Padre makes plate appearance at La Jolla school, knocks one out



Staff Writer

Third graders and some of their parents at Bird Rock Elementary were excited: After all, it isn’t every day you get to meet one of your sports idols.

And Padres’ All-Star first baseman Adrian Gonzalez didn’t disappoint. Arm in a sling from recent surgery, the slugger turned out at teacher Kim Williams’ classroom to field questions, talk about life and being a ballplayer, and appear later at an all-school assembly.

The reason why Gonzalez was there was because a relative of one of Williams’ students, Christy Jorgensen, entered her in a Round Table contest that offered a guest appearance by an unnamed Padre as a prize.

Many kids — parents too — wore Padres jerseys in anticipating of seeing one up close. One student wearing a Detroit Tigers jersey showed it to Gonzalez and apologized for wearing it.

Children asked a lot of questions of Gonzalez and he generously answered each and every one, even the one that kept being asked about how long he’d been a ballplayer. “All my life, ever since I was 3 or 4,” he answered.

Gonzalez said his father was a baseball player and his older brother, Edgar, who used to be a Padre, just returned from playing baseball in Japan.

It’s been rumored Gonzalez could be traded before next year. One student asked him about that.

“I hope I don’t but if I do … I’ll be OK with it,” he said. “Its part of the business. If I do, I do. It’s like you guys, you have to go to a different classroom next year. It could happen.”

Teacher Williams asked Gonzalez about his charitable foundation and he knocked one out of the park for everyone with his answer.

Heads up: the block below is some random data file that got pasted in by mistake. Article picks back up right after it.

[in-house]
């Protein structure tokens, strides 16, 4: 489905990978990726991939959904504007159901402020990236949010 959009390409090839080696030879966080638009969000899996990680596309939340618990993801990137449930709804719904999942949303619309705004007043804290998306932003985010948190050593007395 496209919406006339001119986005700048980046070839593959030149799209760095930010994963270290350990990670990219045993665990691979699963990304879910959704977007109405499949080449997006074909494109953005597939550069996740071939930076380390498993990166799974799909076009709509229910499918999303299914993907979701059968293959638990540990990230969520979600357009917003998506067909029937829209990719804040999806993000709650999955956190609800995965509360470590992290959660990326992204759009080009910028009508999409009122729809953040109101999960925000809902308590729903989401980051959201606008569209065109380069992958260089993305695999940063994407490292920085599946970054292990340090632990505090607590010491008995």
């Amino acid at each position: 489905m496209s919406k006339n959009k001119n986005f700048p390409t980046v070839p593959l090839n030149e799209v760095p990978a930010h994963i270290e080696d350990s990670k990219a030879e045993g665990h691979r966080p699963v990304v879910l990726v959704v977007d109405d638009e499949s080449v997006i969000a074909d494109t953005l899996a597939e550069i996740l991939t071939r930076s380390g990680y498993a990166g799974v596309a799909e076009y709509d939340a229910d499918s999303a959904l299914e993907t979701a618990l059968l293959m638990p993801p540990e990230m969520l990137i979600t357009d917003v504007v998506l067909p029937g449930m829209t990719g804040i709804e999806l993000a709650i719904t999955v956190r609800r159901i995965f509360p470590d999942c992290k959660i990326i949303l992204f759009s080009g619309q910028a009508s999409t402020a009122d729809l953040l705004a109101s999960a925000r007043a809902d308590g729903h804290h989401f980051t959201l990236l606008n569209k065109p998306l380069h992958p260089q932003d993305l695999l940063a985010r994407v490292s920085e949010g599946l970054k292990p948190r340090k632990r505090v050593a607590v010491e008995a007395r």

“The foundation that I and my wife Betsy have is to help underprivileged youth in academics, athletics and health,” he said. “We feel if you can do those three things, you have a good foundation for the future.”

Asked what advice he’d give to budding ballplayers in the classroom, Gonzalez talked a lot about perseverance.

“You’ve got to remember it’s a game of failure,” he said. “Your great hitters lose seven out of 10 times so you have to learn to be OK with losing. You keep your head high when you lose, and you keep your head high when you win.”

Gonzalez stressed team sports are about the group, not the individual.

“If you win, it’s never you that won the game,” he said. “The same thing goes for losing. If you lose you don’t blame it on one person: It’s the whole team that lost. So you have to learn to be a team player. Baseball is a team sport. Every person has their job to do so as a group you can win.”

Gonzalez had one other bit of practical advice to impart to his admirers: “Practice, practice, practice. Even now, that’s all we do is just practice so that everything in the game can be engraved in your body and in your mind.”

Gonzalez stressed to students the value of education, noting it applies every bit as much on the field as in the classroom. “If you want to play high school or college baseball, you have to get good grades,” he said. “If you don’t have good grades, you’re not going to be able to play.”